In China they have made a breakthrough in the use of sustainable and renewable energy with revolutionary wind power technology. Last year they unveiled the world’s first magnetic levitation (maglev) generator which is expected to boost wind energy generating capacity by as much as 20 per cent over traditional wind turbines.
This would effectively cut the operational costs of wind farms by up to half, keeping the overall cost of wind power under 0.4 yuan ($ 5 cents). These new frictionless turbines are able to utilise winds with starting speeds as low as 1.5 metres per second, which is arousing interest in a dozen Chinese cities and more than 50 countries around the world.
A spokesman for the Guangzhou based Zhonke Hengyuan Energy Company said that the generator could be used on islands, in observatories, and television stations, and even provide roadside lighting by using the airflow from passing vehicles.
Beijing is going all out to achieve “Green Olympics”, Beijing Vice Mayor Liu Jingmin told a press conference “by not only improving the city’s ecology and environment, but also by adopting a ‘green’ environment-friendly approach to managing city affairs”. China is all set to spend US$200 billion over the next 15 years on environmental improvements.
President Bush, backed by the Exxon Mobil (trading as Esso in this country) is already prepared to continue the policy of preventing any meaningful action to bring down global emissions of greenhouse gases at the Bali Kyoto meeting.
Exxon is the largest oil company in the world with the biggest annual profits of any company last year of $36 billion.
This giant funds a variety of mainly extreme right-wing think tanks, which have lobbied against Kyoto from its inception.At a gathering of the 40 biggest corporations they all agreed that the only way forward for them is a market-based system of the buying and selling of carbon “credits” that will not reduce carbon emissions by one iota.
Join people all around the world to demand that world leaders take the urgent action we need to prevent the catastrophic destabilisation of global climate. The national demonstration in London will be one of many demonstrations on climate taking place around the world on 8th December.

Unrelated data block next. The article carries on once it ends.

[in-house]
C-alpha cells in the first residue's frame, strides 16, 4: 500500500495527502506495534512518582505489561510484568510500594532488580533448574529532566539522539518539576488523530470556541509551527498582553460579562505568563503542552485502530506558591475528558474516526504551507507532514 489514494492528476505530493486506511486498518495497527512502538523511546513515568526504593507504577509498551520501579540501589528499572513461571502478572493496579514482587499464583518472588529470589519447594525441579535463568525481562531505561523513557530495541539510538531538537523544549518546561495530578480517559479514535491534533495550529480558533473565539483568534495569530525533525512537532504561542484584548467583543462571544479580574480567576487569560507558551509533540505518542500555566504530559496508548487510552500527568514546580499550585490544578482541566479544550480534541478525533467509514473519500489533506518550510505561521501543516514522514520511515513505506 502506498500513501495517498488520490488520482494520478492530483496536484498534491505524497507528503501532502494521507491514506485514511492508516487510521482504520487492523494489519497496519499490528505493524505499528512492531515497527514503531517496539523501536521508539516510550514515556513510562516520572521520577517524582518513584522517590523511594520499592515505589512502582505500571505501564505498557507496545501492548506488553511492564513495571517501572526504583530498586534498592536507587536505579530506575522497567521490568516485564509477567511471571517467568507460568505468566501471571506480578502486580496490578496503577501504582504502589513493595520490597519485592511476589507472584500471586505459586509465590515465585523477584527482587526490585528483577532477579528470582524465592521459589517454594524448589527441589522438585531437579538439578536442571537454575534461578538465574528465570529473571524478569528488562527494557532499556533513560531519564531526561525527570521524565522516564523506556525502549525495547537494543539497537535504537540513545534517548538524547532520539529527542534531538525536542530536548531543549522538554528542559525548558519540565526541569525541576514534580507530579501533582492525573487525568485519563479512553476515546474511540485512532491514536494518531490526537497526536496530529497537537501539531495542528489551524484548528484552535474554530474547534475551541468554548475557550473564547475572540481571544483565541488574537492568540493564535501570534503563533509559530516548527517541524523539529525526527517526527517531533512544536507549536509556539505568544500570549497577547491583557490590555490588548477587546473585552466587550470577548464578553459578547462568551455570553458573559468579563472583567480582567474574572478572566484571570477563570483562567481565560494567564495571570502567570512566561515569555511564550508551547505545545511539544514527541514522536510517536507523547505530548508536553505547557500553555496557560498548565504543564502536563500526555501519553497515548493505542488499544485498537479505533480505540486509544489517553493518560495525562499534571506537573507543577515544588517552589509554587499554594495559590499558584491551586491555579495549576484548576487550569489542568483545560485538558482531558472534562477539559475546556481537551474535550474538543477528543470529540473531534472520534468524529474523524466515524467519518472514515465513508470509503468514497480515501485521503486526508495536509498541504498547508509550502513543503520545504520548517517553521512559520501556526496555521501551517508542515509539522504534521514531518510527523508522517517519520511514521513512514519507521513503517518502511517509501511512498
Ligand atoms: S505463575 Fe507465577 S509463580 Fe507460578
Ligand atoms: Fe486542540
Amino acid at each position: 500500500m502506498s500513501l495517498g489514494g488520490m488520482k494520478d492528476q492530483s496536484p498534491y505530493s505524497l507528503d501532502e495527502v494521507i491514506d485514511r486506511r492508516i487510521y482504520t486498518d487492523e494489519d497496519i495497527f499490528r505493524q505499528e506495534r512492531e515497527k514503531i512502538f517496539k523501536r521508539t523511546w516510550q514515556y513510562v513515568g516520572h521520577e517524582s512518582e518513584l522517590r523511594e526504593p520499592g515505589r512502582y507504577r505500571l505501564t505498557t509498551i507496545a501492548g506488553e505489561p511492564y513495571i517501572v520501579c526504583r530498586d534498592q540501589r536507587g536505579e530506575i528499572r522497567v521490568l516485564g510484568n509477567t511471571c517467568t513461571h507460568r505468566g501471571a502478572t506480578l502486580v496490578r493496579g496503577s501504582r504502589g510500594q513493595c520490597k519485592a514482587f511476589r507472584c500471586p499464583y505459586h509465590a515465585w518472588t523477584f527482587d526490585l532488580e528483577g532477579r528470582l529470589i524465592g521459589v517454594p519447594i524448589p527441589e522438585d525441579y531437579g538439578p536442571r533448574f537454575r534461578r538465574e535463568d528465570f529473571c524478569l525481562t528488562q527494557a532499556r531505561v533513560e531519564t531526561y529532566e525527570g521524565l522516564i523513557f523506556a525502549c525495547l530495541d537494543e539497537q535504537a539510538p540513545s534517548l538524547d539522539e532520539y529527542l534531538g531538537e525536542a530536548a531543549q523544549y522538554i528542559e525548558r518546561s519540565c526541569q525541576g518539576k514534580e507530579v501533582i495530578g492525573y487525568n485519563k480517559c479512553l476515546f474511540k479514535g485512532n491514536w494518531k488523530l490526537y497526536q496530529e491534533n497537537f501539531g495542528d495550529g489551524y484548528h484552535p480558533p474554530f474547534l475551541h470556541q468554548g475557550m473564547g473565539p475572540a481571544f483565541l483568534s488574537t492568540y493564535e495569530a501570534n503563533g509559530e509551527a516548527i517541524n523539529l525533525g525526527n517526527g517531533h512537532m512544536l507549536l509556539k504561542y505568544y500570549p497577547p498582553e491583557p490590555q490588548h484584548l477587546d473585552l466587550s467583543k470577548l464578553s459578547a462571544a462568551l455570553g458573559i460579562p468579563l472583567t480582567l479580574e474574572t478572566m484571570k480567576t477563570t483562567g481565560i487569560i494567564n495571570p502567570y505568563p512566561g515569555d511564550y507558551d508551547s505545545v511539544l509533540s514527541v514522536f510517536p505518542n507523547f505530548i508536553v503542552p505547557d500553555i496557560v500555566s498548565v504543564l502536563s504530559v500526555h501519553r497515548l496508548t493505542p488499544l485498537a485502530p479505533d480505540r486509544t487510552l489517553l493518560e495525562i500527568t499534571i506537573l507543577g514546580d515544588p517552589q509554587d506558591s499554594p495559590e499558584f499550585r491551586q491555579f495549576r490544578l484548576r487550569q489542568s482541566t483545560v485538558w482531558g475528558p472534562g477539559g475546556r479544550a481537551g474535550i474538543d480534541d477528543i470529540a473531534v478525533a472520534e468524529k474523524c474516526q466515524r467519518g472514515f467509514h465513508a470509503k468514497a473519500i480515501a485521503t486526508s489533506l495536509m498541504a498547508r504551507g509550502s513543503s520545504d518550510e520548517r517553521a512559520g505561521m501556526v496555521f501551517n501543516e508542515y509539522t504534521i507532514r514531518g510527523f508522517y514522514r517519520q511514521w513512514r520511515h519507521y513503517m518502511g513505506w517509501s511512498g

Friday, November 16, 2007
Eighty communist and workers’ parties including the New Communist Party of Britain, from over 60 countries attended the 9th international communist conference in Minsk, the capital of former Soviet republic of Belarus, to discuss the relevance of the Russian revolution in the 21st century. NCP leader Andy Brooks and Richard Bos from the Central Committee took part in the three-day event, which was supported by the ruling parties of China, Cuba, Democratic Korea and Vietnam.
Leaders of the Communist Party of Belarus said the conference was of great significance because Belarus was where the first congress of the Russian Social Democratic Workers’ Party took place in March 1898. The congress established the Marxist party of the Russian proletariat, which played a decisive part in the success of the October Revolution. Now Minsk is the capital of Belarus, the only former Soviet republic which still has a progressive government committed to the welfare of the masses and the only former Soviet republic where the anniversary of the 1917 revolution is still a public holiday.
In the years that that followed the counter-revolution and break-up of the Soviet Union pro-imperialist revisionist and nationalist “reform” politicians formed a government committed to capitalist restoration that plunged the country into corruption, hyper-inflation and chaos. That was halted by the mass movement that defeated the reactionaries in the 1994 presidential elections and took Alexander Lukashenko, a Belarusian leader from Soviet days, to power.
Supported by the communists, the Lukashenko government has renovated the agricultural and manufacturing base which remains in public ownership. Belarus is now a “socially orientated market-economy” with free education and healthcare, virtually full employment, vibrant industries and collective farming that has made the country a major food exporter in Europe.
The conference began on 3rd November with the laying of flowers at Lenin’s monument and the monument to Victory in the Great Patriotic War against Nazi Germany followed by an official welcome from President Lukashenko. The communist forum reviewed the significance of the historic event in Russia in 1917, as well as current trends in social development, and exchanged points of view on the pressing issues internally and externally affecting one another’s countries. And on the last day the delegations visited four state-owned factories and farms to see the progress being made in Belarus with their own eyes.